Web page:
The use of intraservice work per unit of time (IWPUT) and the building block method (BBM) for the calculation of surgical work

Charles D. Mabry, Barton C. McCann, Jean A. Harris, Janet Martin, John O. Gage, Josef E. Fischer, Frank G. Opelka, Robert Zwolak, Karen Borman, John T. Preskitt, Paul E. Collicott, LaMar McGinnis, Isidore Cohn, Edward M. Copeland, William Turner, Thomas R. Russell, A. Osama Gaber

Research output: Contribution to journalArticle

14 Citations (Scopus)

Abstract

Objective: We will review the contribution to the Medicare Fee Schedule (MFS) by the techniques of intensity of work per unit of time (IWPUT), the building block methodology (BBM), and the work accomplished by the American College of Surgeons General Surgery Coding & Reimbursement Committee (GSCRC) in using IWPUT/BBM to detect undervalued surgical procedures and recommend payment increases. Summary Background Data: The MFS has had a major impact on surgeons' income since its introduction in 1992 by the Centers for Medicare and Medicaid (CMS) and additionally has been adopted for use by many commercial insurers. A major component of MFS is physician work, measured as the relative value of work (RVW), which has 2 components: time and intensity. These components are incorporated by: RVW = time X intensity. Methods: This work formula can be rearranged to give the IWPUT, which has become a powerful tool to calculate the amount of RVW performed by physicians. Most procedures are valued by the total RVW in the global surgical package, which includes pre-, intra-, and postoperative care for a time after surgery. Summing these perioperative components into RVW is called the building block methodology (BBM). Results: Using these techniques, the GSCRC increased the values for 314 surgery procedures during a recent CMS 5-year review, resulting in an increase to general surgeons of roughly $76 million annually. Conclusions: The use of IWPUT/BBM has been instrumental to correct payment for undervalued surgical procedures. They are powerful methods to measure RVW across specialties and to solve reimbursement, compensation, and practice management problems facing surgeons.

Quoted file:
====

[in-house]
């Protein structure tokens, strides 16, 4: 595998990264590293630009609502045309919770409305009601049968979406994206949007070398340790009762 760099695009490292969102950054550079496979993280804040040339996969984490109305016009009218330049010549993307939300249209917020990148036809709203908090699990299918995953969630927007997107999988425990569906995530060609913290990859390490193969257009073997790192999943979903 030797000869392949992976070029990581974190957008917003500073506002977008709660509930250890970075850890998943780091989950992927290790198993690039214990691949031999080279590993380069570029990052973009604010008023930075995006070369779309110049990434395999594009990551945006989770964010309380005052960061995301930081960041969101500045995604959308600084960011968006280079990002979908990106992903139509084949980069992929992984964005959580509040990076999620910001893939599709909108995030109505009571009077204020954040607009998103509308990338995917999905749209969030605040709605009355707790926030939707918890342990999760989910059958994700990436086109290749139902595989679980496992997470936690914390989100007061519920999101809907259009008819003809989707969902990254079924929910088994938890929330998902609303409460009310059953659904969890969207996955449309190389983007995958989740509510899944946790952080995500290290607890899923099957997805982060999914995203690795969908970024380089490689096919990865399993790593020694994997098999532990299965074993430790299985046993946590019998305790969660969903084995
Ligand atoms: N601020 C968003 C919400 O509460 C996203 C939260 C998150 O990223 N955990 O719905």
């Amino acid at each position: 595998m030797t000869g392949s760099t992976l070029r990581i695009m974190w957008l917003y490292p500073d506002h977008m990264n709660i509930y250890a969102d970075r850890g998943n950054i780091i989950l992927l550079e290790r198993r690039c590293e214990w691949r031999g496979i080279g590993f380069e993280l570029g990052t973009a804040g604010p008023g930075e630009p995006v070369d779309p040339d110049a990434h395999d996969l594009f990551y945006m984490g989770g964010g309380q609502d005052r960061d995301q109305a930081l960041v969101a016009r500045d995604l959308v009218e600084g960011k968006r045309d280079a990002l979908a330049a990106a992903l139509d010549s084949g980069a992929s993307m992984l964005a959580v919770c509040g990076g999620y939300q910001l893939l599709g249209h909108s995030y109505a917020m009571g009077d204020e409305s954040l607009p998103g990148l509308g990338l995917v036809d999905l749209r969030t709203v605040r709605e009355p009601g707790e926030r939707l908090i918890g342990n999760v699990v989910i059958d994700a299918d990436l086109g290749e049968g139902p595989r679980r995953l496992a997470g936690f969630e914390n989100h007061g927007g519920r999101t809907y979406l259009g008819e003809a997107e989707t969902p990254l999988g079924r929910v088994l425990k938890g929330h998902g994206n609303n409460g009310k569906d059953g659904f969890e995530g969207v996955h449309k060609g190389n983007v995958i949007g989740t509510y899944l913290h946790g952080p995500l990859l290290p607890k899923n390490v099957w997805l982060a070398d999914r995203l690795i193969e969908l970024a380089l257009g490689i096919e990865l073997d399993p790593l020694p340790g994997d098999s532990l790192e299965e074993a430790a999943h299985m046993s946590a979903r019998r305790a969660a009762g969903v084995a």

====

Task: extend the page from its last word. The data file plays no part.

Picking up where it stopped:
Original languageEnglish (US)
Pages (from-to)929-940
Number of pages12
JournalAnnals of Surgery
Volume241
Issue number6
DOIs
StatePublished - Jun 2005

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Fee Schedules
Medicare
Intraoperative Care
Physicians
Insurance Carriers
Postoperative Care
Practice Management
Medicaid
Surgeons

ASJC Scopus subject areas

  • Surgery

Cite this

Mabry, C. D., McCann, B. C., Harris, J. A., Martin, J., Gage, J. O., Fischer, J. E., ... Gaber, A. O. (2005). The use of intraservice work per unit of time (IWPUT) and the building block method (BBM) for the calculation of surgical work. Annals of Surgery, 241(6), 929-940. https://doi.org/10.1097/01.sla.0000165201.06970.0e

The use of intraservice work per unit of time (IWPUT) and the building block method (BBM) for the calculation of surgical work. / Mabry, Charles D.; McCann, Barton C.; Harris, Jean A.; Martin, Janet; Gage, John O.; Fischer, Josef E.; Opelka, Frank G.; Zwolak, Robert; Borman, Karen; Preskitt, John T.; Collicott, Paul E.; McGinnis, LaMar; Cohn, Isidore; Copeland, Edward M.; Turner, William; Russell, Thomas R.; Gaber, A. Osama.